moving the eyes, especially looking upward.
Kernicterus may cause stains on the outside (enamel) of a
child's baby teeth (primary teeth).
How is kernicterus diagnosed?
diagnoses kernicterus through a physical exam and knowledge of your child's
history of symptoms. Blood tests to measure your baby's bilirubin levels are
Once a baby has kernicterus, brain damage has already
occurred. For this reason, it is important to follow and treat jaundice before
bilirubin levels get too high.
Can kernicterus be prevented?
You may be able to
help prevent kernicterus by being aware of the symptoms of jaundice and making
sure your baby gets testing and treatment when needed.
If your baby is still in the hospital and has
signs of jaundice, your doctor or nurse may do a transcutaneous bilirubin test. He or she will place a small device gently against your baby's skin to check the bilirubin level. A blood test can also check your baby's bilirubin level. A baby with a bilirubin level that requires treatment will
have light therapy (phototherapy). This is usually given in the hospital. In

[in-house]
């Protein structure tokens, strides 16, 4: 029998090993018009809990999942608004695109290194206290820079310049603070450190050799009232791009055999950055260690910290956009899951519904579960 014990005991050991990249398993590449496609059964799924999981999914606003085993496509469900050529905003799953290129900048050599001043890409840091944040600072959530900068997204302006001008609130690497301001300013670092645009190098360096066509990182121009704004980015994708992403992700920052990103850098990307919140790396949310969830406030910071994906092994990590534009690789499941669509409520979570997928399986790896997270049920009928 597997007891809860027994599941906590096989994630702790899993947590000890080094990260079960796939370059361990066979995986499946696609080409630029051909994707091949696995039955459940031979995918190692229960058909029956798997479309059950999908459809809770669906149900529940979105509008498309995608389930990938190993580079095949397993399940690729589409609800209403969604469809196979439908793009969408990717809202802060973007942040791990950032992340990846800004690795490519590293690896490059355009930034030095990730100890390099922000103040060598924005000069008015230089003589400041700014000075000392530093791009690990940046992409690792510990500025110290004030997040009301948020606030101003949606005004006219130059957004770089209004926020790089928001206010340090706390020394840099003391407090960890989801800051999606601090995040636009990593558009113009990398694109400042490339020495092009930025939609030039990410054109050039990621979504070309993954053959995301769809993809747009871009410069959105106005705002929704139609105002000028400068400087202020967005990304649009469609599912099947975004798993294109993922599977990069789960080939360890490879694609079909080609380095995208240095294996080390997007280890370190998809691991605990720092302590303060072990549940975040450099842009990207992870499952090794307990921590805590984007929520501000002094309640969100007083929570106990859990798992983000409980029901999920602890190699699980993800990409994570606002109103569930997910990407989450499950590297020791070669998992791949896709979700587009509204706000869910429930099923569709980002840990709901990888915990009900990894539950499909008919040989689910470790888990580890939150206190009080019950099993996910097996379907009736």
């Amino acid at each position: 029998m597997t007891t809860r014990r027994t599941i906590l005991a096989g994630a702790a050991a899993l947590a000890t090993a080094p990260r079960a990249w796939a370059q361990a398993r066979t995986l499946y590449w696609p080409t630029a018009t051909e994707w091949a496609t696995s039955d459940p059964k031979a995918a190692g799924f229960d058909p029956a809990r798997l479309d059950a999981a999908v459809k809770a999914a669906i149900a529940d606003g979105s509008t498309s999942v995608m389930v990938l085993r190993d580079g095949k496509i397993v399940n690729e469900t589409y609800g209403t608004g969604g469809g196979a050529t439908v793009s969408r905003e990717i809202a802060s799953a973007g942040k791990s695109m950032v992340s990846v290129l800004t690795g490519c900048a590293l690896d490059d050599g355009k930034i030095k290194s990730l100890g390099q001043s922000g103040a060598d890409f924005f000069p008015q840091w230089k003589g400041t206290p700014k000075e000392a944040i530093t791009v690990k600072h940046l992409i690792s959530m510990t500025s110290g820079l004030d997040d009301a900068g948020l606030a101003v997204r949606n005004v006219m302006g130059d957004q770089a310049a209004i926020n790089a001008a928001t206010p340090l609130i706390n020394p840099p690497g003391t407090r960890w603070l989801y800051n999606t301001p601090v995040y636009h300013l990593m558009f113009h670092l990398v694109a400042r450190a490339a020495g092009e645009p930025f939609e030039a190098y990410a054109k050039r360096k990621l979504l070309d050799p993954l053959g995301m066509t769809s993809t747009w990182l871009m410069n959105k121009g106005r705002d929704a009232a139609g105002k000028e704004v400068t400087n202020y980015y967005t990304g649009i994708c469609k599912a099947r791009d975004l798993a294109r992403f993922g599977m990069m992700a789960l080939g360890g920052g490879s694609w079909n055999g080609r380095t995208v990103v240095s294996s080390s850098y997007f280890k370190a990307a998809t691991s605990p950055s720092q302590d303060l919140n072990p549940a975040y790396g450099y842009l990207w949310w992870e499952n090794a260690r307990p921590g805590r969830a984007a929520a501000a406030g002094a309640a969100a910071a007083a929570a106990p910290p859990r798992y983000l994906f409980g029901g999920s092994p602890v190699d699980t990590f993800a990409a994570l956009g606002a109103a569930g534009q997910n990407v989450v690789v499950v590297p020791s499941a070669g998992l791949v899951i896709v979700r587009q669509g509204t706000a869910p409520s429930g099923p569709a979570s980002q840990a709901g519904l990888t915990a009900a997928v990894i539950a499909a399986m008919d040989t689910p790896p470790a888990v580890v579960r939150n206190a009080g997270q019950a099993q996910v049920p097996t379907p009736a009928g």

very mild cases, you may treat your baby at home using lights the doctor gives
you. Do not be alarmed if your baby has to have phototherapy; it does not mean
that he or she is in danger of having brain damage. Doctors use this therapy to
help prevent bilirubin from getting to a dangerous level.
baby at least every 1 to 3 hours during the first week or two. This helps keep
bilirubin moving out of the body through urine and stool.
Set up a well-baby appointment with your doctor
before you leave the hospital. The American Academy of Pediatrics
recommends that the first follow-up visit occur when your baby is 3 to 5 days
old.1 Jaundice is usually at its worst around day 5.
This visit is important for your doctor to see if your baby has jaundice that
is of any concern.
Call your doctor if you think that your baby's
skin on the tummy, arms, or legs is getting yellow or that yellowing on the
face is getting worse. Also look for yellowing in the whites of your baby’s
eyes. Get medical help right away if your baby is jaundiced and is hard to
wake, acts very fussy, or is not feeding well.
Talk to your doctor
about what makes your baby more likely to get kernicterus, such as:
Being born early (more than 2 weeks
before the due date).
Having jaundice in the first 24 hours after
Having problems with breast-feeding.
bruises or bleeding on the head from a difficult birth.
older brother or sister who received light therapy for jaundice.